United States District Court, D. Arizona
In re: Kyle Parker, Debtor.
CSFB 2005-C3 Payson Homes, LLC; Jean Glover, Appellees. Kyle Parker, Appellant, Bk. No. 14-BK-01941-GBN
Neil V. Wake United States District Judge
Kyle Parker appeals from two bankruptcy court orders in a Chapter 11 case. The first determined the value of real property pursuant to 11 U.S.C. § 506(a). The second granted relief from automatic stay pursuant to 11 U.S.C. § 362(d). For the reasons that follow, the first order will be affirmed, and the appeal from the second order will be dismissed for lack of jurisdiction.
Parker owns several neighboring parcels of land, on which he operates a profitable mobile home park. (ER 128-29.) One parcel contains mobile home spaces that are rented to park residents (“the renters parcel”). (ER 129.) Other parcels provide amenities to park residents such as water, sewage treatment, storage, and postal facilities. (Id.) Each parcel plays a part in the larger going concern.
In 2014, Parker filed a Chapter 11 bankruptcy petition and reorganization plan. (ER 128, 187.) Under the reorganization plan, Parker would continue to operate the park as a going concern, to generate income to pay creditors’ claims. (ER 187.) As before, the income would be generated by renting units on the renters parcel.
One of the creditors was Payson Homes, LLC (“Payson Homes”). (ER 189.) Payson Homes’ claim was secured by a lien on the renters parcel. (ER 129, 189.) Parker’s reorganization plan would have him making monthly payments to Payson Homes based on the value of the renters parcel. (ER 193.)
In April 2015, the bankruptcy court held an evidentiary hearing to determine the value of the renters parcel. (ER 204.) At the hearing, Payson Homes and Parker offered competing expert appraisals.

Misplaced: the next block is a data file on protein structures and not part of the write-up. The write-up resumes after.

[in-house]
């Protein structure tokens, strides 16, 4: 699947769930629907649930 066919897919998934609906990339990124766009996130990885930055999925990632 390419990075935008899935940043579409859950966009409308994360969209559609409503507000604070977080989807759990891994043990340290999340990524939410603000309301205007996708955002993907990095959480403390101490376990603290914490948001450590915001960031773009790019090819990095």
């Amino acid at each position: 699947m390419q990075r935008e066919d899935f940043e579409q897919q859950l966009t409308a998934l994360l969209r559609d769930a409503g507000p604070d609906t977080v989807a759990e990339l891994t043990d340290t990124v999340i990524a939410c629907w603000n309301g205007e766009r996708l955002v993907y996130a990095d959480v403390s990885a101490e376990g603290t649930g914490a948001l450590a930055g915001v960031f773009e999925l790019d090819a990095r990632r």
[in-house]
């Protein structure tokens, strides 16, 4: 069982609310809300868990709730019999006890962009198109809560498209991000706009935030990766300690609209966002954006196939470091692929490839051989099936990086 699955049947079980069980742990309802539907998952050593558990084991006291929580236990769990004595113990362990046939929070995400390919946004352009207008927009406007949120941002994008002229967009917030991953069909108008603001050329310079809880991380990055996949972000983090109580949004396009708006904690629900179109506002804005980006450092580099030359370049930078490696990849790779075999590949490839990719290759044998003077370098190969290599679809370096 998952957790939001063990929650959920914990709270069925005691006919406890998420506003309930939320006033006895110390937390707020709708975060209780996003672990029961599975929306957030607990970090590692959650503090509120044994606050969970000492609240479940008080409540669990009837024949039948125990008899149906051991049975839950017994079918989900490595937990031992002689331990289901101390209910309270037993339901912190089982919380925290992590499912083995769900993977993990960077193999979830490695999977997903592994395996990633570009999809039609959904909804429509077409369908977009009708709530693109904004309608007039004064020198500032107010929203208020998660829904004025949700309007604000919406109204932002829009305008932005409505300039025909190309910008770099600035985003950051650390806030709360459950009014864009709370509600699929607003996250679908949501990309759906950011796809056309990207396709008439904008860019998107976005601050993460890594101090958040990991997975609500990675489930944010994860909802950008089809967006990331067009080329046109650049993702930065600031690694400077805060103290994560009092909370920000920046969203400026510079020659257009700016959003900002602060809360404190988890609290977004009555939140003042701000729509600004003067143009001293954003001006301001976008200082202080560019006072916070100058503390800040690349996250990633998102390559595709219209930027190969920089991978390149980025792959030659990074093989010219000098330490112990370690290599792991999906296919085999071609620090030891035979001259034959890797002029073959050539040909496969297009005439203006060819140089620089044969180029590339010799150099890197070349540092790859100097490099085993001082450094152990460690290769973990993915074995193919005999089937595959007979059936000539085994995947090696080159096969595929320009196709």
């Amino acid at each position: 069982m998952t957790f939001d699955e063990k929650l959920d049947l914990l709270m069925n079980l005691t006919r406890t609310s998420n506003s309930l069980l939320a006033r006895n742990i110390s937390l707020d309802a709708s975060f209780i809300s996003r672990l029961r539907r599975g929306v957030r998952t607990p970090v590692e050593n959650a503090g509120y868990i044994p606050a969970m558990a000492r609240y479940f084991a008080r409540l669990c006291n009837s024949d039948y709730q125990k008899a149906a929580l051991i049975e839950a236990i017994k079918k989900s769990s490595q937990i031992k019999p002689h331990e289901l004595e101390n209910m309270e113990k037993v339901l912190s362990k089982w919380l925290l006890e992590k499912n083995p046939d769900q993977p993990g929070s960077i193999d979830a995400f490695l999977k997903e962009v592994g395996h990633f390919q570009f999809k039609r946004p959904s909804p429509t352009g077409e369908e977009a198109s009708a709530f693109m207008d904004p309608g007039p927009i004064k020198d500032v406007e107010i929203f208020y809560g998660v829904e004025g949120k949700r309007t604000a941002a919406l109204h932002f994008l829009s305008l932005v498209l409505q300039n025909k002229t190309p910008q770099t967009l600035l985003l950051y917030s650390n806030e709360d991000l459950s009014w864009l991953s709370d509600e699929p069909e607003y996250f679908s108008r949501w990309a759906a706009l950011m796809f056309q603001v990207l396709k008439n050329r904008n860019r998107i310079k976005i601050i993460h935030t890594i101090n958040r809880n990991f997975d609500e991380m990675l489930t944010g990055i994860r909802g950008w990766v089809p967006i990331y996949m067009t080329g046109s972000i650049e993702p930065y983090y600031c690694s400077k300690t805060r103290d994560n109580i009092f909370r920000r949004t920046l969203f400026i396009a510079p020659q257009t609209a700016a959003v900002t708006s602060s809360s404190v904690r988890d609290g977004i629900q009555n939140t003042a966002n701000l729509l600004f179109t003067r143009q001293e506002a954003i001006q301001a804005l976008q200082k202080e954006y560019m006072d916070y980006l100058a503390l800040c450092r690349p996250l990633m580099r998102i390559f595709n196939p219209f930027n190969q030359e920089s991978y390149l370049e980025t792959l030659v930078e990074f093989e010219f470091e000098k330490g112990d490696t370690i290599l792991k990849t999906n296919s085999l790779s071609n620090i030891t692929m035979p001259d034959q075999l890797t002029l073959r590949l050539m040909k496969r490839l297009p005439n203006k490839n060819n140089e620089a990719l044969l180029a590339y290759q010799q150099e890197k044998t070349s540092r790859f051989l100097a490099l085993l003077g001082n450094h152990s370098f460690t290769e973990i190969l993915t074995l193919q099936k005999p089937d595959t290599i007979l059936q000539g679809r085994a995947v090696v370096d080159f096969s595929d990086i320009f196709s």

Payson Homes’ expert testified that the renters parcel had a “standalone fair market value” of $2, 660, 000. (ER 219.) His methodology assumed a buyer would use the parcel as a standalone mobile home park, not as part of the larger going concern. (ER 219, 238-42.) He reached the $2, 660, 000 figure by estimating the income likely to be produced by the parcel as a standalone park and then subtracting the costs of improving and maintaining it. (ER 242-44.) He also noted comparable properties were selling for similar prices. (ER 249-56.)
In contrast, Parker’s expert testified that the renters parcel had an “as-is market value” of $255, 000. (ER 400-01.) His methodology assumed a buyer would hold the parcel as vacant land, for possible future residential development or mobile home park development. (ER 405-07.) He reached the $255, 000 figure by estimating the value of the land as if it had no mobile home park improvements and then subtracting the costs of demolishing the already-existing improvements. (ER 405.)
In June 2015, Payson Homes moved to lift the automatic stay triggered by Parker’s bankruptcy petition. (SER 1-2.) In July 2015, the bankruptcy court held another evidentiary hearing on the value of the renters parcel. (ER 452-53.) No further expert appraisals were offered at that hearing.
In August 2015, the bankruptcy court heard argument on the value of the renters parcel and on Payson Homes’ motion to lift the automatic stay. (ER 746-47.) As to the renters parcel, the court rejected Parker’s expert’s methodology and deemed the $255, 000 figure irrelevant. (ER 751.) The court accepted Payson Homes’ expert’s methodology but determined that he underestimated how much it would cost to make a standalone mobile home park. (ER 754-55.) The court estimated it would cost another $1 million, making the correct valuation $1, 660, 000, not $2, 660, 000. (Id.) Accordingly, the court decided Parker’s reorganization plan could not be confirmed as written. (ER 800.)
As to the automatic stay, the court noted that this “2014 case” was aging and doubted whether Parker could “realistically” work with the court’s $1, 660, 000 valuation. (Id.) The court decided the stay would be lifted unless Parker could confirm a new, binding reorganization plan. (ER 800-01.)
The court published these decisions in two short written orders on September 15 and 25, 2015. In the first (the “Valuation Order”), the court valued the renters parcel at $1, 660, 000, denied confirmation of Parker’s plan, and ordered Parker to use the $1, 660, 000 value in any amended plan. (SER 278-79.) In the second (the “Stay-Relief Order”), the court granted Payson Homes’ motion to lift the automatic stay and ordered “the automatic stay is lifted as of 5:00 p.m. on Friday, November 27, 2015, unless [Parker] confirms a plan that binds [Payson Homes] or the ...